Wednesday, June 18, 2008

The Carry Trade

A general understanding of the credit bubble requires a general understanding of how banks make money. For producing nothing, one has to give them credit (sorry) for being possibly the most politically influential industry in society. CEO bonus packages for questionable leadership—maybe with short-term profits but long-term calamity—are second to none among the financial sector. Mainstream media and popular culture have us oriented to believe that what is best for the private-interests of banks is best for all society; hence a legacy of huge government bailouts and ongoing morally hazardous regulatory policies.

Certainly credit and lending plays a role in the success of western industrial democracies, but the relative importance of banks seems out of place. Their operation is conceptually simple: borrow at low interest rates, and lend at high interest rates. That's it: this is called the "carry trade." Traditionally people put their money into checking and savings accounts, money markets, and cd's, which right now earn around 3% at best, and banks lend it out on the order of over 6%, with the difference of interest rates reflecting their profit. It's an easy system with the primary cost to banks being to accept the risk of default.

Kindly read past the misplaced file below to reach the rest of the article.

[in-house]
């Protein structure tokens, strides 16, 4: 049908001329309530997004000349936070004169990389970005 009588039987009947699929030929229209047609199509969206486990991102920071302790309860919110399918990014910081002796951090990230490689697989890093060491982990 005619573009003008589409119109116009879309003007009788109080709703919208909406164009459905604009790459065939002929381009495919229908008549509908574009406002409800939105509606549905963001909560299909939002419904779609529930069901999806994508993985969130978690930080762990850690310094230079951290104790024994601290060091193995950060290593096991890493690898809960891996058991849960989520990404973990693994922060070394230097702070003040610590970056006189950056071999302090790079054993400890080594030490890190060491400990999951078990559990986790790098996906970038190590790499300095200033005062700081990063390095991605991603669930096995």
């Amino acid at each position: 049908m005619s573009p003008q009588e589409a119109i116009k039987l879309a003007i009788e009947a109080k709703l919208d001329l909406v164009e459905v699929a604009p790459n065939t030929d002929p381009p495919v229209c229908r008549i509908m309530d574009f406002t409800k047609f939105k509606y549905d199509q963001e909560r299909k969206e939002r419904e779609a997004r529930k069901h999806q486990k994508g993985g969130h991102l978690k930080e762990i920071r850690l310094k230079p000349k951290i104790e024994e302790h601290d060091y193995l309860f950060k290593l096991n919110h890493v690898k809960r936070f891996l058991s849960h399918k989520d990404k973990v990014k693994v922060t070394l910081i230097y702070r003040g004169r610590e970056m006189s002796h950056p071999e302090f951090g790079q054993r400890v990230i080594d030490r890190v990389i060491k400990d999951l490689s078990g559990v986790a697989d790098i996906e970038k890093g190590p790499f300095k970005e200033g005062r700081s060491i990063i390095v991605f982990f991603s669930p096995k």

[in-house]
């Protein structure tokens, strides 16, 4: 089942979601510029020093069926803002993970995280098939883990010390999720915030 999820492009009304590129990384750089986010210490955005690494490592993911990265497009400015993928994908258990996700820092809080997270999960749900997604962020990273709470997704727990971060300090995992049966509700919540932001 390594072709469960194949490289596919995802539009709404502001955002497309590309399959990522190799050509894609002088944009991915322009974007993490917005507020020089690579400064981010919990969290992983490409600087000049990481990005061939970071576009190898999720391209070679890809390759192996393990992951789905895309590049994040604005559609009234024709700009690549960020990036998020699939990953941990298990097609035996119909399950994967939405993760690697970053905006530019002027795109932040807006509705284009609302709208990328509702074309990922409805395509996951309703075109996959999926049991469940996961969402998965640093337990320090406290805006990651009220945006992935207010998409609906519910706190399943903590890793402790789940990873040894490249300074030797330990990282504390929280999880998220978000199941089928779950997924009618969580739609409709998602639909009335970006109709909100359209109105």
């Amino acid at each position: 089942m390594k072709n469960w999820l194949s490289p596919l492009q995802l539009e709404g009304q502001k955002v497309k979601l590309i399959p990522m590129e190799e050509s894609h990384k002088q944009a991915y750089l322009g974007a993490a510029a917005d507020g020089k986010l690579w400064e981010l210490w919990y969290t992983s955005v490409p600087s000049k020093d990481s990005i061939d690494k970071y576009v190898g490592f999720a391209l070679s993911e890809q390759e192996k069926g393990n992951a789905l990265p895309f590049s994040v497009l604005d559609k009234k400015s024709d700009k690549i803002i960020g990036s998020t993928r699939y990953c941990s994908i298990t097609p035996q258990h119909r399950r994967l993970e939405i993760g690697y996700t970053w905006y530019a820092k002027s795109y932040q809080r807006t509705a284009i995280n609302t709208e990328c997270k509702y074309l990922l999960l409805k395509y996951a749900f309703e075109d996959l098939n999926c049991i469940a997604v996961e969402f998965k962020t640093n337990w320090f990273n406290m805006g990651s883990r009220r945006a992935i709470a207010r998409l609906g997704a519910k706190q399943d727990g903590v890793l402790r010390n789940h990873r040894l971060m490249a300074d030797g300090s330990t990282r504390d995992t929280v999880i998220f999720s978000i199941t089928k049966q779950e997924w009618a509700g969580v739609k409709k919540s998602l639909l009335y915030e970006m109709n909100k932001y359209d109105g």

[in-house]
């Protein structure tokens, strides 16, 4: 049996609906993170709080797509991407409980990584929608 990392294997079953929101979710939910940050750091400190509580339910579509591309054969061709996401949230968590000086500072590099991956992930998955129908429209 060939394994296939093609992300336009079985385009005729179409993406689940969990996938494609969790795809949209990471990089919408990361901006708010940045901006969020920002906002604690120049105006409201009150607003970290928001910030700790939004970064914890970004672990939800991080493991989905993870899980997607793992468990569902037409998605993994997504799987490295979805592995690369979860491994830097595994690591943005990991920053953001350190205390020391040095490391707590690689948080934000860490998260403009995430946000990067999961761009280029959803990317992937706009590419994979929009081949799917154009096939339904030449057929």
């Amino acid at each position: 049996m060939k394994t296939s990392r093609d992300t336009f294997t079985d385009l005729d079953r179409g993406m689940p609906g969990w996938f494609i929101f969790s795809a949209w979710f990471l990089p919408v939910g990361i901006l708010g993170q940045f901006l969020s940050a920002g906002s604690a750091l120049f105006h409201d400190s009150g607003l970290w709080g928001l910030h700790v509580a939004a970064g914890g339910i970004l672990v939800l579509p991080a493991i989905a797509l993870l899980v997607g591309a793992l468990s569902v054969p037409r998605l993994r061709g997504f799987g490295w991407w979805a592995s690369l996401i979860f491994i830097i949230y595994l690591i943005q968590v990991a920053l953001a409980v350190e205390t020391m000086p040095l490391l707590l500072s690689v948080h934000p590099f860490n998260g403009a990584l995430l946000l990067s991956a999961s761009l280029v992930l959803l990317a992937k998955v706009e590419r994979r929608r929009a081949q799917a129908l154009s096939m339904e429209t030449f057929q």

Back in the day most of their capital came from deposit accounts, but lately, during the credit bubble of the last few years, that was not enough. Even with a fractional reserve rate of 10%, banks still needed more. In order to underwrite the demand for credit instigated by suppression of interest rates by the Federal Reserve Bank (the pattern of rate drops to below 2% began in January 2001 and stayed there until September 2004), banks would have to rely on other sources of capital.

Where banks turned was to bond investors: either those buying commercial paper or securitized loan packages. Each played their own role in the unsustainable credit expansion of the early part of this decade, whose reactive contraction has only just begun.

As always, I argue, as credit contracts, then cash strengthens. The next two non-news posts will discuss these alternative sources of banking capital: mortgage-backed securities and structured investment vehicles.

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